Sure, at 1024x768 low detail everything is CPU bound. But does anybody still play at that level?
    Turn it to 1920x1200 with medium/max detail and check again. Surprise-surprise, you don't benefit from the stronger CPU now and this is exactly what he's been trying to explain you.
    Hence spending more money on a stronger GPU and buying a cheaper APU is likely better than buying a stronger CPU and a weaker GPU for the same sum.
    It's not that simple. It usually depending on the engine is the game cpu or gpu pounded(physics,ai,etc.). But granted in 1200p resolution it's usually gpu pounded. And I don't think that these apus can run modern games with max settings at 1200p, maybe 720p which is okay resolution for casual gaming in living room.

  6. #46
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    Quote Originally Posted by bug77 View Post
    Point #2: if there's more horespower than the embedded GPU can handle, you need a discrete GPU, not a crossfire setup.
    Point #3: what questionable about running several games on several CPUs, using the same GPU? It just shows games can benefit from a more powerful CPU.
    #2: Not when having the discrete system you're suggesting costs more. You compare by total cost of ownership or you're comparing about a metric that nobody really cares about.

    #3: Running the games on lower than normal settings so they'll use more CPU power than GPU power is questionable. Nobody would really do that unless they're trying to make a point whilst benchmarking. Those same games will be running at 1000 FPS in the future when we have CPUs and GPUs which far exceed todays. So yes, they can benefit from a more powerful CPU, but that point is completely and utterly stupid, just like yours is. You talk about performance per $, or you're not talking the same language as anyone else.

    Quote Originally Posted by bug77 View Post
    Two of the test I mentioned were using 1680x1050. Crysis was set at Mainstream details, Civ V at High Quality. Yet the difference was still there. I wish there were more in-depth tests out there. In the meantime, I'll take cold hard numbers over wishful thinking.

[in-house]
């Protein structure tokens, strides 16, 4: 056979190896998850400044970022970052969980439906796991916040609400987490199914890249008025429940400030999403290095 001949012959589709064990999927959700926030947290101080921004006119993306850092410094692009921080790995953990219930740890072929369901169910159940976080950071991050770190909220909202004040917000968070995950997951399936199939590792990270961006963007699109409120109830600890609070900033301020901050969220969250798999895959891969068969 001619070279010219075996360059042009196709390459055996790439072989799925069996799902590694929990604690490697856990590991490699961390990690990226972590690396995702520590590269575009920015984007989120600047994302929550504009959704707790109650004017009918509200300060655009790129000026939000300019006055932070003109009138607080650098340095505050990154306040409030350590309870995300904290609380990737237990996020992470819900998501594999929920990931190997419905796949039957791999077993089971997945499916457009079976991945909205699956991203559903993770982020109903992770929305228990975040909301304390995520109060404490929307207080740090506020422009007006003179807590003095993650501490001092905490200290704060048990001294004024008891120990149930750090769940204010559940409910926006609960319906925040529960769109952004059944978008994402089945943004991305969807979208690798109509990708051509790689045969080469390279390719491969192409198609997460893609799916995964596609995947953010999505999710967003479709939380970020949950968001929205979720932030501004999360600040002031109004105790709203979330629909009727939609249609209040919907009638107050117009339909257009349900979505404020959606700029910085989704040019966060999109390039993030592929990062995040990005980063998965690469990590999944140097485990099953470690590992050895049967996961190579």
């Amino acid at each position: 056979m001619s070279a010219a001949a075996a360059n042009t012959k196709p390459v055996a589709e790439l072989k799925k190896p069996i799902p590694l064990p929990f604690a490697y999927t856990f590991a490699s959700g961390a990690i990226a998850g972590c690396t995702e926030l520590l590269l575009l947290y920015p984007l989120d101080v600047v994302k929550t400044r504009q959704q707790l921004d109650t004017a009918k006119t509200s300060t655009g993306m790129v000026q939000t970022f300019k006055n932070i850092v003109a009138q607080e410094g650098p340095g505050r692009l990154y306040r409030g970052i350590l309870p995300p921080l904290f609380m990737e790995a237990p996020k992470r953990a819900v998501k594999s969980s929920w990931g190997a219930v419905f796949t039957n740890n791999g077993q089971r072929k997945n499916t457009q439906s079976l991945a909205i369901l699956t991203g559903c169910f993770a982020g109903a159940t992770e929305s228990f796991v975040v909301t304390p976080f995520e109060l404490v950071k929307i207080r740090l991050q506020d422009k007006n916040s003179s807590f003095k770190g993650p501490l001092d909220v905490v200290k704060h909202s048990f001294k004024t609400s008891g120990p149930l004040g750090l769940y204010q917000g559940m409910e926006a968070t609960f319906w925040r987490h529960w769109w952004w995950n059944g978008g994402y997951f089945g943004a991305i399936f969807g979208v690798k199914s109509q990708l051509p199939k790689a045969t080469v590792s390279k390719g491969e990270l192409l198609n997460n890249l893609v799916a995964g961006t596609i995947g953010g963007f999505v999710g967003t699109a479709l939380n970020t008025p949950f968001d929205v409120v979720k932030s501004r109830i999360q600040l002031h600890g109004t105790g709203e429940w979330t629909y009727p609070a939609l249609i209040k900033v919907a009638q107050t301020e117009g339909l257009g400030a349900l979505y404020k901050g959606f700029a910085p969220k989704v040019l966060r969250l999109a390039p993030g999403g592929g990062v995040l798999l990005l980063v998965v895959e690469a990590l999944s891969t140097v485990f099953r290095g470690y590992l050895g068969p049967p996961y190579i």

Here are some cold hard numbers:-

    1, 2, 3, 4, 5, 6, 7, 8, 9, 0.

    They're about as relevant as yours.

  7. #47
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    Quote Originally Posted by ownagefool View Post
    Here are some cold hard numbers:-

    1, 2, 3, 4, 5, 6, 7, 8, 9, 0.

    They're about as relevant as yours.
    They're not my numbers, they're Anand's. The only benchmark I could find that tests the impact of the CPU on gaming. I don't think it's irrelevant just because it doesn't support your point of view. Until you can show me benchmarks that say otherwise, you could at least have the courtesy not to call me names.

  8. #48
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    Quote Originally Posted by bug77 View Post
    They're not my numbers, they're Anand's. The only benchmark I could find that tests the impact of the CPU on gaming. I don't think it's irrelevant just because it doesn't support your point of view. Until you can show me benchmarks that say otherwise, you could at least have the courtesy not to call me names.
    The problem with those numbers is they don't support your point of view.

  9. #49
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    Quote Originally Posted by ownagefool View Post
    The problem with those numbers is they don't support your point of view.
    Then why are you so quick to dismiss them?
    And how come they don't support my point of view? If Trinity would have enough horsepower as to not bottleneck games, then more powerful CPUs wouldn't push more FPS. And again, two tests were run at 1680x1050 with pretty high settings.

  10. #50
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    The numbers went sweet by till I saw that thats with Catalyst. Given the fact Intel driver is opensource, HD4k wins over this anyday.